3..2..1...happy new career year!

There are tons of important things to think about over the leisurely holidays, but with a new year approaching, career goals are probably near the top of the list. So, here are three super simple ways that you can…


…and then get back to Netflix, skiing, or consuming the last of those amazing pretzel-shaped holiday butter cookies.

Really though, your career doesn’t have to be a daunting thing to think about in 2019. The biggest progress often comes from taking small steps consistently. So, here are a few you can take right away to get 2019 started on the right career foot:

1) Fill your inbox on purpose.

If you don’t find lots of career-relevant information in your inbox already, there’s an easy solution: start subscribing to updates and newsletters from groups that are engaged in the career paths you want to know more about. Remember, you can always unsubscribe if the mail gets annoying.

Search for Meetup groups, Facebook groups, LinkedIn discussion groups, and networking groups that are specific to your community. Many organizations serve as hubs for specific interests, like community arts centers, nonprofit advocacy programs, or professional associations. Do a Google search of your interest and region to see what comes up. If a cursory review of the website appeals to you, sign up for updates to keep in the loop about opportunities you can take advantage of, like volunteering with an organization you’d like to get a foot in the door of, classes that will help you build a skill for the job you want next, or social events for people in the profession you’re investigating.

(If you’re wondering, “Does this really work?” my answer is YES! Subscribing to a faculty listserve when I wasn’t technically “faculty” introduced me to a call for proposals for new study abroad programs. I ended up co-designing a 3-week immersion in Scotland with a professor and colleague, and it was selected in a competitive process to be piloted with students. Technically it was work…but paid to go to Scotland? Mmmhmm. So, connecting to sources of opportunity and ideas can indeed lead you in awesome new directions.)

2) DJ your downtime.

Use your downtime for professional development. While you clean your apartment you can tune in to a podcast related to your field of interest, gathering interesting conversation starters for your next career-related event . You can harness the power of your daily commute by finding a podcast that expands your knowledge and builds your skills.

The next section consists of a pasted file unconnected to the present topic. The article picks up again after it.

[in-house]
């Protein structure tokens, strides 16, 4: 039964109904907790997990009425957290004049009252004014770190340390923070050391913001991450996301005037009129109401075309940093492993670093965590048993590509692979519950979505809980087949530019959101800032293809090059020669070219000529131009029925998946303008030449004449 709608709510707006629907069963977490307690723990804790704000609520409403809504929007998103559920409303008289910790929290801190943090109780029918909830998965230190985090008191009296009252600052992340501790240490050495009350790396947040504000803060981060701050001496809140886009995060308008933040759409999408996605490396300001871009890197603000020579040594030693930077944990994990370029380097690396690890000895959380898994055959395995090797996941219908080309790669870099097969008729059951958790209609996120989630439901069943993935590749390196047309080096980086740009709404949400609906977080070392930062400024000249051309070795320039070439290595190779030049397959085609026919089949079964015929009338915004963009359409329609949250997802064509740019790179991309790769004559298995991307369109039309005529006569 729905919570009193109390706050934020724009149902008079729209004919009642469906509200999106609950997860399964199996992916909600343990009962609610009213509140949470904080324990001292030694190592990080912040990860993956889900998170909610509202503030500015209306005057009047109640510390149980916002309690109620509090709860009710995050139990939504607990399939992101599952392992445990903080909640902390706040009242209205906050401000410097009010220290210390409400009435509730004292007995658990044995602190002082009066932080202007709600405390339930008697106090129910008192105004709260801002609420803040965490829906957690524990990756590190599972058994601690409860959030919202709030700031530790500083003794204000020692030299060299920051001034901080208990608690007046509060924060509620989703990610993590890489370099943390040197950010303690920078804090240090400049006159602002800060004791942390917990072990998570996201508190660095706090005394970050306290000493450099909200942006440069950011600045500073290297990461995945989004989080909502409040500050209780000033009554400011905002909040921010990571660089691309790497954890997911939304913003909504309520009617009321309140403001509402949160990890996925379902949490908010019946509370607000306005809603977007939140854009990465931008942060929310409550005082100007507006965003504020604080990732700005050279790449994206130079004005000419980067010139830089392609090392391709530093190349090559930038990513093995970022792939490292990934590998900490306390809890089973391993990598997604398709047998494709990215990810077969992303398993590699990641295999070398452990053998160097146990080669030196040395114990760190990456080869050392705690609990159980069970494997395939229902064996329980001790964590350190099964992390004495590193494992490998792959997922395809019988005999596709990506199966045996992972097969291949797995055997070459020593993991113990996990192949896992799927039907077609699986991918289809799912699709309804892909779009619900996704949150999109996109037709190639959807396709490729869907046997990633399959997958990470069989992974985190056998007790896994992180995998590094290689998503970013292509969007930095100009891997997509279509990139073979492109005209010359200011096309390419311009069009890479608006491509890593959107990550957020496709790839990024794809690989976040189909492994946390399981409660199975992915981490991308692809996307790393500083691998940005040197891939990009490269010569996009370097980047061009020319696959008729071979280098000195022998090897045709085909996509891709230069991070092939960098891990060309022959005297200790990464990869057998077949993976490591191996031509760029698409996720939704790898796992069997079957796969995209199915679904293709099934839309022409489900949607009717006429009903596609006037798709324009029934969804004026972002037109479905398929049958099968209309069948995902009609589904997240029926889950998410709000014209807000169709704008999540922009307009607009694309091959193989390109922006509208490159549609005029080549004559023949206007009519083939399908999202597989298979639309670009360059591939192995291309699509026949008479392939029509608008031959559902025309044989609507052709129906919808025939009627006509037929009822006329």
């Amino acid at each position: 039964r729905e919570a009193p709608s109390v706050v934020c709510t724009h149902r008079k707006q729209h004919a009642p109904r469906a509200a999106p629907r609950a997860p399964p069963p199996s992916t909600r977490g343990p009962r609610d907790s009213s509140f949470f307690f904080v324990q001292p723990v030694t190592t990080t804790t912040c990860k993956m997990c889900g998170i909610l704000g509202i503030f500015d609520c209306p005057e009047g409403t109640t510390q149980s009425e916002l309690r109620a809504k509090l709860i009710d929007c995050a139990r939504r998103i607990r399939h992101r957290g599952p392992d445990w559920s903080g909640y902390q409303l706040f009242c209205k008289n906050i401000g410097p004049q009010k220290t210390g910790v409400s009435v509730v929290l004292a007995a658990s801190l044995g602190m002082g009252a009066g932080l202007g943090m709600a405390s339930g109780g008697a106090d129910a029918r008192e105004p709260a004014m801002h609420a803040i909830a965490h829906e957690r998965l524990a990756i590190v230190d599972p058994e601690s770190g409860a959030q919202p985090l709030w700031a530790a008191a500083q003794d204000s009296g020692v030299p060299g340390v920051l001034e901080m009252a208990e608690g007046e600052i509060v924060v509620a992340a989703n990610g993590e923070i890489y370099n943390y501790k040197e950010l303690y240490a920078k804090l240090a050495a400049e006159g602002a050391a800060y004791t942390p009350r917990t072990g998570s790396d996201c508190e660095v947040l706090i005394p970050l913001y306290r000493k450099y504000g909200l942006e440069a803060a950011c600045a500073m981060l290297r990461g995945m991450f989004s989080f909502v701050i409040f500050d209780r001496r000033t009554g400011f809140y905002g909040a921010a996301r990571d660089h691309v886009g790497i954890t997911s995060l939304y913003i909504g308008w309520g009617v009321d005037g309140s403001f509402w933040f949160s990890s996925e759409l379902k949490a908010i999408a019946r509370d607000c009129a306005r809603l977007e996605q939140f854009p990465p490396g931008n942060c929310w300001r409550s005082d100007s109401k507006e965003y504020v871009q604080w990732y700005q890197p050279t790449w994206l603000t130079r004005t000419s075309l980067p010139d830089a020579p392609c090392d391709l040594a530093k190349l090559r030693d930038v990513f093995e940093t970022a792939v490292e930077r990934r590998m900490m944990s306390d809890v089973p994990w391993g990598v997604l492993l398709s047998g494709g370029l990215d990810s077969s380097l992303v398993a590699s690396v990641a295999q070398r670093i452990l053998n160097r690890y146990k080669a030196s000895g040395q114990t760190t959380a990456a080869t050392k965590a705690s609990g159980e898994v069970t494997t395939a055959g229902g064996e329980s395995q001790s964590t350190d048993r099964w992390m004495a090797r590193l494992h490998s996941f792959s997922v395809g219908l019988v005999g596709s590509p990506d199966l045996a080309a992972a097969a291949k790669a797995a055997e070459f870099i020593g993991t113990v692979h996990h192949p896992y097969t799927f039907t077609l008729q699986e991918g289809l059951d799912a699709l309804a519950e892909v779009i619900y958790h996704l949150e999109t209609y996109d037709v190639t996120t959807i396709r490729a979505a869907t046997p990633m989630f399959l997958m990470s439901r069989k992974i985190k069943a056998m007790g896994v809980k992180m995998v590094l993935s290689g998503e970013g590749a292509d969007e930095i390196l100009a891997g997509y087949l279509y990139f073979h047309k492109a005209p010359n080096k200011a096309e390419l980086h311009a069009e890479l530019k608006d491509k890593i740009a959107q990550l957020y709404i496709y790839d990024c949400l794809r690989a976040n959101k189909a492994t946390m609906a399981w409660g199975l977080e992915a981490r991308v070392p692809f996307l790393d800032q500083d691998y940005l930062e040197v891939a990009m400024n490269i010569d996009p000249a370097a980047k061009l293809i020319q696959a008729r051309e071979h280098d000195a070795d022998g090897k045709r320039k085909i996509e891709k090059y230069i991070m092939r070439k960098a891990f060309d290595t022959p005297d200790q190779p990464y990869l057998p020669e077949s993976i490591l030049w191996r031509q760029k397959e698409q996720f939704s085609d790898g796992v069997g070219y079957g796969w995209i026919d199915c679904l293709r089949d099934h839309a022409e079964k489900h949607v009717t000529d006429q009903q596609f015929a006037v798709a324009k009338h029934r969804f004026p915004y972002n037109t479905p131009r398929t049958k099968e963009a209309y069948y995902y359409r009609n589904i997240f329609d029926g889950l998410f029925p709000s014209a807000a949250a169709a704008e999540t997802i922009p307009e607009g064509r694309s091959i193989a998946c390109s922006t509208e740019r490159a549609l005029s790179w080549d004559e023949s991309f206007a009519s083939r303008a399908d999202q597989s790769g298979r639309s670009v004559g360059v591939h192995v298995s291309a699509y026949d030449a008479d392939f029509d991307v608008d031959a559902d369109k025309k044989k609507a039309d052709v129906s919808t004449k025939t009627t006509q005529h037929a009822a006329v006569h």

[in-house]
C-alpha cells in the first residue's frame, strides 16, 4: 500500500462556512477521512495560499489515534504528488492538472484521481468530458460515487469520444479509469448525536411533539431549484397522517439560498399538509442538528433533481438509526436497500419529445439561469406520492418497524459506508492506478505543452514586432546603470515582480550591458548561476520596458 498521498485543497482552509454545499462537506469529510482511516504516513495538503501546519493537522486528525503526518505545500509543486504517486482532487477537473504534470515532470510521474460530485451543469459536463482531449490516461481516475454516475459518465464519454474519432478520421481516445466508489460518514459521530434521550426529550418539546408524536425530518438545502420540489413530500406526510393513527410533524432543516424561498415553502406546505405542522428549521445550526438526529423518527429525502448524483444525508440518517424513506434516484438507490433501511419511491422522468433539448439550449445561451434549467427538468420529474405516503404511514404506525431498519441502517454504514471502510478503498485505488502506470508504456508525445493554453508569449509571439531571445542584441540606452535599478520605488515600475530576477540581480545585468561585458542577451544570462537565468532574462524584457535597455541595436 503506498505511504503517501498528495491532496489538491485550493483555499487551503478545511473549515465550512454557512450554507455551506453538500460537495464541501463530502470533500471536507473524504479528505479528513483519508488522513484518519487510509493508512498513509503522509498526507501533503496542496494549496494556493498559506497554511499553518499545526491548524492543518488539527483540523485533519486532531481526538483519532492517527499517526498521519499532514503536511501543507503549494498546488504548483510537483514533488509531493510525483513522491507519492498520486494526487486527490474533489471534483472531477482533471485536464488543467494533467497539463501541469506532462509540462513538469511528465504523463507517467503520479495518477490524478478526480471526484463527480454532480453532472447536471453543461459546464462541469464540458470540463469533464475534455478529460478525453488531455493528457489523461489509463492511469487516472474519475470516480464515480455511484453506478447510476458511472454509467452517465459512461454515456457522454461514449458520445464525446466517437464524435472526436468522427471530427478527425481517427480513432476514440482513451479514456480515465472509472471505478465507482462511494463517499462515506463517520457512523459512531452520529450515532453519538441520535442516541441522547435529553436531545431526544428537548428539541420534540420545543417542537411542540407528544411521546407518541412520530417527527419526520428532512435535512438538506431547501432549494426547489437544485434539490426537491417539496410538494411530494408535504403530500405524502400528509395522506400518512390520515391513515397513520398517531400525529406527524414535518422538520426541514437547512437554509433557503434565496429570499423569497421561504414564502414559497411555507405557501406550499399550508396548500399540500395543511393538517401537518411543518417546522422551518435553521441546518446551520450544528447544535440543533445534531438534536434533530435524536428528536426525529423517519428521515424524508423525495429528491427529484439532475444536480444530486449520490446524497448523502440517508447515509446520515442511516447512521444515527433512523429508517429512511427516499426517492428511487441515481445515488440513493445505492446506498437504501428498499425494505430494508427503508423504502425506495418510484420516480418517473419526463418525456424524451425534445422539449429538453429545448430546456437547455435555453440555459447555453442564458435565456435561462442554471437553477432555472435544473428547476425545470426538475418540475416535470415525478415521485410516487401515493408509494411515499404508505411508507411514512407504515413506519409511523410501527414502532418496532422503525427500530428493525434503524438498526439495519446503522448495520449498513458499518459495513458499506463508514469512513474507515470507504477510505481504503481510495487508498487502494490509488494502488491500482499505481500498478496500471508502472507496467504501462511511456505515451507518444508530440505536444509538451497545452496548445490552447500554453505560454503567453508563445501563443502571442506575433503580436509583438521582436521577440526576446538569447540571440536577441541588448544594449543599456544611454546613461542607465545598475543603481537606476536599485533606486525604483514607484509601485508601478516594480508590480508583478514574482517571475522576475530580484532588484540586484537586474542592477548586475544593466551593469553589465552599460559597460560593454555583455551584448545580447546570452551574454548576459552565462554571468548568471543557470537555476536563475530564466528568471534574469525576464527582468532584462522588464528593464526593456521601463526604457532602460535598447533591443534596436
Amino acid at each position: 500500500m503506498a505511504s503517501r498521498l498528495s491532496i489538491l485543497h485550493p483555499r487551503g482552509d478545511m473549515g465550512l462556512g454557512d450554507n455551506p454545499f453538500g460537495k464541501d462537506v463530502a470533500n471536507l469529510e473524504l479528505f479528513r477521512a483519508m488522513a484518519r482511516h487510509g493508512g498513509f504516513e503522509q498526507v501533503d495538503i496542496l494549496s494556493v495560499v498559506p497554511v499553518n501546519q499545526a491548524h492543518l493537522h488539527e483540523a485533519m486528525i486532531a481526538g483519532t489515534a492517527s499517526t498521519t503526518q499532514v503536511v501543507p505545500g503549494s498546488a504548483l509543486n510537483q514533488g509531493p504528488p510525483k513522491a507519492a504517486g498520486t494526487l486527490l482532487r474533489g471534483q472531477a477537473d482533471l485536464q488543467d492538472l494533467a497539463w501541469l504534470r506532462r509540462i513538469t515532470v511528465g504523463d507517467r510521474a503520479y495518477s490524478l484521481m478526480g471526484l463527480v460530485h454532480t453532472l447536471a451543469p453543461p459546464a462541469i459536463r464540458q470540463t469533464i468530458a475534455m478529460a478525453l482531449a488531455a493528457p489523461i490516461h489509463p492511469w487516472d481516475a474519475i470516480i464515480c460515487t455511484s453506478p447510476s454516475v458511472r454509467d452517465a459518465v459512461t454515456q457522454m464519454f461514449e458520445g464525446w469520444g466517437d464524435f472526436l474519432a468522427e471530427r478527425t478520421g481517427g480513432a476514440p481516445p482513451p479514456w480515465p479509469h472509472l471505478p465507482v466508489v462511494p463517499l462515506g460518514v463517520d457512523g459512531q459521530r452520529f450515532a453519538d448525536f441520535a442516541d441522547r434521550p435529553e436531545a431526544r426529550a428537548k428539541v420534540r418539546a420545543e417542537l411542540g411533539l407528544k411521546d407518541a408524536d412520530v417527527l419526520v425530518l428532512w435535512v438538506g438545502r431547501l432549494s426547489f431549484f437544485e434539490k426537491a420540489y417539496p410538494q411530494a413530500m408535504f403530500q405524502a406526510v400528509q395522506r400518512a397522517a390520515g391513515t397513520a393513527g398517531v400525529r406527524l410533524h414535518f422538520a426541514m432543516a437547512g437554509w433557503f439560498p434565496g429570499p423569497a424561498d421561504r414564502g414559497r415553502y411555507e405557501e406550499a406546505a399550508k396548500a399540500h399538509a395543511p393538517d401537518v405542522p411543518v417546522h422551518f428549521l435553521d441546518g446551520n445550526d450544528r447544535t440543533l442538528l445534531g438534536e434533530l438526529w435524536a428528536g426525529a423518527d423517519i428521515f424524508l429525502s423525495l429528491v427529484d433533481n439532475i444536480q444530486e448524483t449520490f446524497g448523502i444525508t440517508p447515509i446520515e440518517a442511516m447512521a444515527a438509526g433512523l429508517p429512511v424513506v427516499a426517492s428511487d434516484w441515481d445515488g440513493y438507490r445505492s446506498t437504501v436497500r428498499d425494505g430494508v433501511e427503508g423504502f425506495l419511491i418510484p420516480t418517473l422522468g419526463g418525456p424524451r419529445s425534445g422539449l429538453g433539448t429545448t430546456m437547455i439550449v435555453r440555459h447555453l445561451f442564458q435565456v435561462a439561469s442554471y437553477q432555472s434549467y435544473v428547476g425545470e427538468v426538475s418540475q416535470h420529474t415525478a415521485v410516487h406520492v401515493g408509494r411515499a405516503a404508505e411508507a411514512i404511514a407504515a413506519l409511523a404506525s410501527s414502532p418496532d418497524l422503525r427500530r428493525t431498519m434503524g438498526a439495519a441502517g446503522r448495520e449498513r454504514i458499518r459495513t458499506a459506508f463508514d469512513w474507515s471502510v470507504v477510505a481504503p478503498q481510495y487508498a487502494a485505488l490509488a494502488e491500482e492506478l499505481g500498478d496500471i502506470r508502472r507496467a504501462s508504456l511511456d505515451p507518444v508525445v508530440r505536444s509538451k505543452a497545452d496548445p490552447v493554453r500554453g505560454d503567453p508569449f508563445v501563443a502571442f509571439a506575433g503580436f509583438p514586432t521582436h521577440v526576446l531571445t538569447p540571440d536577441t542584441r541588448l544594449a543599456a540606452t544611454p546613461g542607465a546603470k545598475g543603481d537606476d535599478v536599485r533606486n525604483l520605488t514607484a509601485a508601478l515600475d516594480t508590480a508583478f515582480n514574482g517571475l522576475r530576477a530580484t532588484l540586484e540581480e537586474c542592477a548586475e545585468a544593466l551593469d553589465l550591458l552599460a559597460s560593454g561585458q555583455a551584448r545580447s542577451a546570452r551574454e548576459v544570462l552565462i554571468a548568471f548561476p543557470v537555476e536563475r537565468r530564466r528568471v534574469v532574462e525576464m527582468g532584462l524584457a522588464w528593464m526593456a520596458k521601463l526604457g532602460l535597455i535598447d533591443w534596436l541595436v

Take 10 minutes to check out The Art of Charm, The Art of Manliness, Michael Hyatt, Emma Gannon at Crtl Alt Del, Ahiyana Angel’s Switch, Pivot, or Quit, or Being Boss and download a few episodes for future downtime.

(Does it work? Ok ok, honestly, I’m a reader more than a pod-caster. But the same idea applies. I just read Dr. Atul Gawande’s book “Being Mortal” about end of life care. A week later I reconnected with an old college friend who, to my surprise, had just certified as an End of Life Coach. Thanks to the book, I’m looking forward to much richer conversations than just “Huh?” or “Oh how sad...how do you bear it?” )

3) Reach out to a weak tie.

Weak ties are people who are on the peripheries of your social circle, whose lives overlap just slightly with yours, spending most of their time with very different crowds and communities. This part of your network is a goldmine of opportunity.

Why? Our besties, or “strong ties,” are often so close to us that they have access to nearly the same information we have already. Weak ties, however, are usually different enough that they have access to other sources of information from reading different blogs, spending time with different social networks, and attending different events.

This group will have ideas and connections you’ve never considered, and never knew existed. Sometimes those valuable exchanges of information happen spontaneously, but other times, they need to be coordinated. Reach out to someone you know casually through your gym, church, book club, favorite tea shop, or other groups you’re loosely connected to. Invite them for a casual coffee or lunch date, to learn more about their background and career interests.

You never know where these conversations will go…their uncle just might be specialized in the medical profession you’ve been curious about, and conversely, you might know the talented-but-inexperienced photographer they’ve been trying to find for a low-cost gig.

(Does it work? Yep. I was interviewing some young women for a research project recently and one of them was an especially creative photographer, still finding her way through college, with ambitions to work in the print magazine industry someday. Well, I just so happened to know another woman, a few years ahead in her career, who worked for an award-winning LA-based mag. In this example, I was the “weak tie,” and was glad to connect them for some mentoring. You can invite this magic into your life by setting up coffee dates to intentionally explore those intersections of interest, rather than waiting for serendipity to bring them along.)

If you’d like more ideas for easy actions with big impacts, you can download the full Career Experiment (called “Take One Step in 10 Minutes or Less”) for FREE right here. (The password arrives via email 2 seconds after you sign up ;) )